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‘Tight swaddling causes hip problems’

Posted: 13 March 2012 by Rob Dabrowski

There are concerns that the return of ‘tight swaddling’ is leading to a rise in baby hip problems.

Swaddling
Professor Nicholas Clarke, a consultant orthopaedic surgeon at Southampton General Hospital, claims unsafe swaddling is being increasingly adopted.
 
He warns the trend is leading to more cases of hip dysplasia, as forcibly straightening the legs within the first three to four months of life means babies are unable to freely flex and strengthen weakened joints.
 
Professor Clarke said: ‘This form of swaddling used to be very commonly used across the world but, with the help of major educational programmes, it was all but eradicated and cases reduced drastically.

‘Now, I and my colleagues across the UK and the US are witnessing its revival.

‘While many cases of hip dysplasia are down to genetics or other conditions, swaddling is becoming an increasingly prevalent cause once again and that is extremely frustrating because it is something parents can control.’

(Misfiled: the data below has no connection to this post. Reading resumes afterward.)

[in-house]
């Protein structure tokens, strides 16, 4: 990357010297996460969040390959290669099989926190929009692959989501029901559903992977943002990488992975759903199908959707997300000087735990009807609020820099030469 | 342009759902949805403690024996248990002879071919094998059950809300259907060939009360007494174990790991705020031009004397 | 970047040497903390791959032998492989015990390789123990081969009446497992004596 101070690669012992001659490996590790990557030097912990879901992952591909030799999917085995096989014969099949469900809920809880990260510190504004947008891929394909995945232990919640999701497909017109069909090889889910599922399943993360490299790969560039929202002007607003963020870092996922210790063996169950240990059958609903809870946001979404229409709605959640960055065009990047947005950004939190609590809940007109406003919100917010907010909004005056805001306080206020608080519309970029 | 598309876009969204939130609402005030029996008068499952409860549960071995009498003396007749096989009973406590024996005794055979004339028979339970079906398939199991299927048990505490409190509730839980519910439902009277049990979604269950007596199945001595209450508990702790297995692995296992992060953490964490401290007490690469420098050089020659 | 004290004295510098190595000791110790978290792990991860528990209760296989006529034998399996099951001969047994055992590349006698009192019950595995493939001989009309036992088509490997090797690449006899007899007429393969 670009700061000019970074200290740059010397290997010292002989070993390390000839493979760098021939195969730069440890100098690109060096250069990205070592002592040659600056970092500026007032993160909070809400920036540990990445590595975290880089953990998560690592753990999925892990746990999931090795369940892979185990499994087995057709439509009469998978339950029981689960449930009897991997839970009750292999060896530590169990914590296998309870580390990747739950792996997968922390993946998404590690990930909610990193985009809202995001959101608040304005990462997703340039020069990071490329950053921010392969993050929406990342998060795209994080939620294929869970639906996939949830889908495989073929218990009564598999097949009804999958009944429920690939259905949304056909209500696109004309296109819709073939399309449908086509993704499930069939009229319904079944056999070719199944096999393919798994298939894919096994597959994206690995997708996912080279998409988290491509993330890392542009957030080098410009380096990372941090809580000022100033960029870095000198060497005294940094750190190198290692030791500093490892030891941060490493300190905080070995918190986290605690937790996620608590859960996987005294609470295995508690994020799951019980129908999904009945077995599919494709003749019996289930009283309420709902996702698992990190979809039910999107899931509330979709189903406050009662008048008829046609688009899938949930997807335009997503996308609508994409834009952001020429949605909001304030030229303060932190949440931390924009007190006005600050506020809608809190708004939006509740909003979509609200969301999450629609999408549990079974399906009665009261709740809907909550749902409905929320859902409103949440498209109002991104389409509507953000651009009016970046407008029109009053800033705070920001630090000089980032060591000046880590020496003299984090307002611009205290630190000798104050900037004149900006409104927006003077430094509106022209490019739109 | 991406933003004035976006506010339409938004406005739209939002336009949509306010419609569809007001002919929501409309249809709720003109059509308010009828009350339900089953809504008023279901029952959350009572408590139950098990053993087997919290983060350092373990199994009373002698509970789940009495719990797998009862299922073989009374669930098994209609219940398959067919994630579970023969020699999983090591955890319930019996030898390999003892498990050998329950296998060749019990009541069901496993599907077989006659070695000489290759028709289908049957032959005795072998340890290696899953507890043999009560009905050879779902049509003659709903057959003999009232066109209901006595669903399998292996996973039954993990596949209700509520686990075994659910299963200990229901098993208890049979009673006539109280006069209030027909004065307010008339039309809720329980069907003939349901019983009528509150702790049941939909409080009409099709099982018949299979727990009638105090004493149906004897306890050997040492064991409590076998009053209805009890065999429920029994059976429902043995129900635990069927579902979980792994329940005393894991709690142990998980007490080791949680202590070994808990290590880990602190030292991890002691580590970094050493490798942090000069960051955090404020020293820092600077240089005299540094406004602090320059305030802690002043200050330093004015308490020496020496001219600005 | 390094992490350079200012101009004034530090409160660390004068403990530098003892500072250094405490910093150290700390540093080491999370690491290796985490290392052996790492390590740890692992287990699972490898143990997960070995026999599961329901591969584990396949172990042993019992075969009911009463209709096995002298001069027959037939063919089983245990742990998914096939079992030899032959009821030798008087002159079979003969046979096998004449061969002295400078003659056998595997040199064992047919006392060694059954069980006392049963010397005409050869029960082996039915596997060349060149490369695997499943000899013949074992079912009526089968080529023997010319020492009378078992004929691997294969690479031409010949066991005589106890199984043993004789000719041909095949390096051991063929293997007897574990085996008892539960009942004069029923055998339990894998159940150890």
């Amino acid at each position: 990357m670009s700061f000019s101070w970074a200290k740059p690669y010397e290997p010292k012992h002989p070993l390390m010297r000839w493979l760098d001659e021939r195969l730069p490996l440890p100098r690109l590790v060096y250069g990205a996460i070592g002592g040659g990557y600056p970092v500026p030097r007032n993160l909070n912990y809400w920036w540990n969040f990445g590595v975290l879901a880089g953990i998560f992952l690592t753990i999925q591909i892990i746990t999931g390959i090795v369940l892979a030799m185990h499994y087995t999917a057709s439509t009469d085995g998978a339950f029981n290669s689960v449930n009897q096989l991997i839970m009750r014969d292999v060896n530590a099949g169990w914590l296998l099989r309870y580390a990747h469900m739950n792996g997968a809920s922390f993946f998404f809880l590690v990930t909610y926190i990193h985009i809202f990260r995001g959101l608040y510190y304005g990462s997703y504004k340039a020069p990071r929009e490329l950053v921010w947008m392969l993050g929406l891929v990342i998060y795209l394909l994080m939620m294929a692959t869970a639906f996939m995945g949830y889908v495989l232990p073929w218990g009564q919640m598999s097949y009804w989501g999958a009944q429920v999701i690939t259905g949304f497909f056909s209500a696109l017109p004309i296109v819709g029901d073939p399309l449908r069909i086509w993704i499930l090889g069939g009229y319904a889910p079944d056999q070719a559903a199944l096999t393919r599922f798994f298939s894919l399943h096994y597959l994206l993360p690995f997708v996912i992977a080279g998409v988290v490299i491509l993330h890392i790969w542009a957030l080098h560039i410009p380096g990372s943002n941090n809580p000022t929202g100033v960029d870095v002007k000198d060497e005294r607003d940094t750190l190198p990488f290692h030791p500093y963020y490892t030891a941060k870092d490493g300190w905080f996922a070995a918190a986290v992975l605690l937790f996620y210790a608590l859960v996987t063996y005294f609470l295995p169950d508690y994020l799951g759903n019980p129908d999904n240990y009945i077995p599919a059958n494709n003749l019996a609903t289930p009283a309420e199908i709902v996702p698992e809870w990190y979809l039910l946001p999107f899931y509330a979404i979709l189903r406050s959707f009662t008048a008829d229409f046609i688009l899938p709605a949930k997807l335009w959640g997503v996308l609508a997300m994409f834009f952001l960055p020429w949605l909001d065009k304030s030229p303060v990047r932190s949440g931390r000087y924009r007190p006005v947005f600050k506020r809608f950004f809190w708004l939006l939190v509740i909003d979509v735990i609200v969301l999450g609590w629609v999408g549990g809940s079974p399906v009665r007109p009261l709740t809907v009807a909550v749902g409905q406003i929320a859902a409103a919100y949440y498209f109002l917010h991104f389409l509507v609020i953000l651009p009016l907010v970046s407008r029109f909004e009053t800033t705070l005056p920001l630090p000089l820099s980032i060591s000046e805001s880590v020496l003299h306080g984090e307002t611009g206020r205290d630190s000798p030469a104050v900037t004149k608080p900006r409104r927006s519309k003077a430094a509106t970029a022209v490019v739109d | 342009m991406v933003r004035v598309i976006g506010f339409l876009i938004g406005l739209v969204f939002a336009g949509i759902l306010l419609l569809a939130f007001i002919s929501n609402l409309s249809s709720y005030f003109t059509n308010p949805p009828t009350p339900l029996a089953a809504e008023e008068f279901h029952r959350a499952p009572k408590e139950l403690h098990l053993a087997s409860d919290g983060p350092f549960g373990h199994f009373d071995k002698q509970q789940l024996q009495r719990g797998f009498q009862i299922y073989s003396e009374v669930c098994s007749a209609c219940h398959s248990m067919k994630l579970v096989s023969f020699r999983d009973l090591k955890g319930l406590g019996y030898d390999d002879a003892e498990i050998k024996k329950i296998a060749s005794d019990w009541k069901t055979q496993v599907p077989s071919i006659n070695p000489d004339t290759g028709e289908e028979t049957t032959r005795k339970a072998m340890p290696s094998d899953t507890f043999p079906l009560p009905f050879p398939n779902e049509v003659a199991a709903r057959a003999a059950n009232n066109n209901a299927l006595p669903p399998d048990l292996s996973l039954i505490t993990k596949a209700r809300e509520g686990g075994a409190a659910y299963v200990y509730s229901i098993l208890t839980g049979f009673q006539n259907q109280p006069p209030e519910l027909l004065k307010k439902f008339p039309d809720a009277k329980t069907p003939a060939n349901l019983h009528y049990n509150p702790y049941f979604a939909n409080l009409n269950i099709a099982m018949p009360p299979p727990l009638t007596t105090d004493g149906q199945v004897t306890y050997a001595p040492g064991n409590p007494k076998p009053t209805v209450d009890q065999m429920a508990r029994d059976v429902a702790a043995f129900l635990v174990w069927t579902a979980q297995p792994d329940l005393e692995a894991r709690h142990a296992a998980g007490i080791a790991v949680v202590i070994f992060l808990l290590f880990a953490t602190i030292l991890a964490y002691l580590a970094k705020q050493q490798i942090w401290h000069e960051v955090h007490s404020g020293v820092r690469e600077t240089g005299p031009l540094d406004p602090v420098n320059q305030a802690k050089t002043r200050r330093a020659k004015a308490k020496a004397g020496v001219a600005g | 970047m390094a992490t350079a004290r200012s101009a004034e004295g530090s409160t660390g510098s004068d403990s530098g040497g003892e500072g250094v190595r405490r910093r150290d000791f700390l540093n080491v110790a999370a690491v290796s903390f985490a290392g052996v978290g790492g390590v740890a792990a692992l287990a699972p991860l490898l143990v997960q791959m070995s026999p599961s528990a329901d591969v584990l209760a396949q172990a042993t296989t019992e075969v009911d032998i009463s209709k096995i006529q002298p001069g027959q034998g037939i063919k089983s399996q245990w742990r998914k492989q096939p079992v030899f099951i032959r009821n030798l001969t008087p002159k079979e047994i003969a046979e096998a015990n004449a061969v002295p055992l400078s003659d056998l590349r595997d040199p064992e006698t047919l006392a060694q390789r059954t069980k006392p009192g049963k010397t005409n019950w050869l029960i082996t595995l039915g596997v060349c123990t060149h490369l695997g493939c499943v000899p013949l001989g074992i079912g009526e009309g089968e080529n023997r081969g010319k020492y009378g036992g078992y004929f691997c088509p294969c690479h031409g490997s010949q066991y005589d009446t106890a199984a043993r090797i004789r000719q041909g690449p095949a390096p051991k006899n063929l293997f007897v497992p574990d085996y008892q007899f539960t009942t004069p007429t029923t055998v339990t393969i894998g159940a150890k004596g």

He added that he ‘advocates swaddling in the right and safe way’ – ensuring babies are not rigidly wrapped but have enough room to bend their legs.

Up to 100 babies are screened at Southampton General Hospital’s hip clinic every week – around one in every 20 full-term babies has some level of instability.
 
Although treatment, which involves fitting a harness to keep the legs bent up day and night for six weeks, is successful in 85% of babies, some will suffer permanent damage.

Sue Macdonald, RCM Education and research manager, said: ‘It is an issue that such a seemingly innocuous thing can lead to significant problems for the baby.  

‘There are concerns about the growing use of swaddling because of the possibility of overheating the baby, and the increased risk of cot death. 

‘Also, as this research suggests, swaddling, and especially tight swaddling, may also affect the baby’s natural posture.  

‘Normally a baby will lie with the hips flexed, and swaddling may reduce the degree to which the baby can keep this natural position.

‘We advise parents to avoid swaddling, but it is also crucial that we take into account each mother’s cultural background, and to provide individualised advice to ensure she knows how to keep her baby safe, able to move and not get overheated.’